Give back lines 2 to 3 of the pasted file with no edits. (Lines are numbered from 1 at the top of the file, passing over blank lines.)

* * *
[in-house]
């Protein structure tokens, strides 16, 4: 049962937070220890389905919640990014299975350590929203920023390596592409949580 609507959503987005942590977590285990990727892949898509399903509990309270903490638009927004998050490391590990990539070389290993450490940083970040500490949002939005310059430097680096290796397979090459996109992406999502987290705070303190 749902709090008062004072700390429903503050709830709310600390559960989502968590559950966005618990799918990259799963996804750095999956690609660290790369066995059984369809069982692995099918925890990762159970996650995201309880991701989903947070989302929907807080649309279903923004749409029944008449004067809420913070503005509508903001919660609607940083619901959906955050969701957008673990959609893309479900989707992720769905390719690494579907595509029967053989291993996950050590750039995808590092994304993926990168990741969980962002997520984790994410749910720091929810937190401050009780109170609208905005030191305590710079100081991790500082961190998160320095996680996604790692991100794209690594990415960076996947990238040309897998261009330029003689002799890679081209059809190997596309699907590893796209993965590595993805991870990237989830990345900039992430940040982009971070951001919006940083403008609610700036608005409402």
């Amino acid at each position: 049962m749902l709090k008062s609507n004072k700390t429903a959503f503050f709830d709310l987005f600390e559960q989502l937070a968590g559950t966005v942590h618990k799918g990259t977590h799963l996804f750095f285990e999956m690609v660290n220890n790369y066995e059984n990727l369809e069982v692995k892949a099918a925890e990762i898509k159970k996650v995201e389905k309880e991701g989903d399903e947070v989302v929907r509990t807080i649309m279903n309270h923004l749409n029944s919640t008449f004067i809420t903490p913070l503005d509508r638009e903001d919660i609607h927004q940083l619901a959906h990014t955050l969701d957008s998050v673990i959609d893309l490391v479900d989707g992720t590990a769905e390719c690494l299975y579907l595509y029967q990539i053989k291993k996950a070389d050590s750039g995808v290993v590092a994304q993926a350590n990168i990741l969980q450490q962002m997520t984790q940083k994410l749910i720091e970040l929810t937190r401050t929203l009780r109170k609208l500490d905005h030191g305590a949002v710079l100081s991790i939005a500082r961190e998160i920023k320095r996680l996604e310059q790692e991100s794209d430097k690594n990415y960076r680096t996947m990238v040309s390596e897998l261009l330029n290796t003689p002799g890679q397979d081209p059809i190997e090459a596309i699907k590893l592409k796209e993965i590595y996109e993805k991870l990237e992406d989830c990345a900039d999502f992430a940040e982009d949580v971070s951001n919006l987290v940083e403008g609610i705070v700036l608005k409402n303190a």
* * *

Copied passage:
């Protein structure tokens, strides 16, 4: 049962937070220890389905919640990014299975350590929203920023390596592409949580 609507959503987005942590977590285990990727892949898509399903509990309270903490638009927004998050490391590990990539070389290993450490940083970040500490949002939005310059430097680096290796397979090459996109992406999502987290705070303190 749902709090008062004072700390429903503050709830709310600390559960989502968590559950966005618990799918990259799963996804750095999956690609660290790369066995059984369809069982692995099918925890990762159970996650995201309880991701989903947070989302929907807080649309279903923004749409029944008449004067809420913070503005509508903001919660609607940083619901959906955050969701957008673990959609893309479900989707992720769905390719690494579907595509029967053989291993996950050590750039995808590092994304993926990168990741969980962002997520984790994410749910720091929810937190401050009780109170609208905005030191305590710079100081991790500082961190998160320095996680996604790692991100794209690594990415960076996947990238040309897998261009330029003689002799890679081209059809190997596309699907590893796209993965590595993805991870990237989830990345900039992430940040982009971070951001919006940083403008609610700036608005409402």
């Amino acid at each position: 049962m749902l709090k008062s609507n004072k700390t429903a959503f503050f709830d709310l987005f600390e559960q989502l937070a968590g559950t966005v942590h618990k799918g990259t977590h799963l996804f750095f285990e999956m690609v660290n220890n790369y066995e059984n990727l369809e069982v692995k892949a099918a925890e990762i898509k159970k996650v995201e389905k309880e991701g989903d399903e947070v989302v929907r509990t807080i649309m279903n309270h923004l749409n029944s919640t008449f004067i809420t903490p913070l503005d509508r638009e903001d919660i609607h927004q940083l619901a959906h990014t955050l969701d957008s998050v673990i959609d893309l490391v479900d989707g992720t590990a769905e390719c690494l299975y579907l595509y029967q990539i053989k291993k996950a070389d050590s750039g995808v290993v590092a994304q993926a350590n990168i990741l969980q450490q962002m997520t984790q940083k994410l749910i720091e970040l929810t937190r401050t929203l009780r109170k609208l500490d905005h030191g305590a949002v710079l100081s991790i939005a500082r961190e998160i920023k320095r996680l996604e310059q790692e991100s794209d430097k690594n990415y960076r680096t996947m990238v040309s390596e897998l261009l330029n290796t003689p002799g890679q397979d081209p059809i190997e090459a596309i699907k590893l592409k796209e993965i590595y996109e993805k991870l990237e992406d989830c990345a900039d999502f992430a940040e982009d949580v971070s951001n919006l987290v940083e403008g609610i705070v700036l608005k409402n303190a």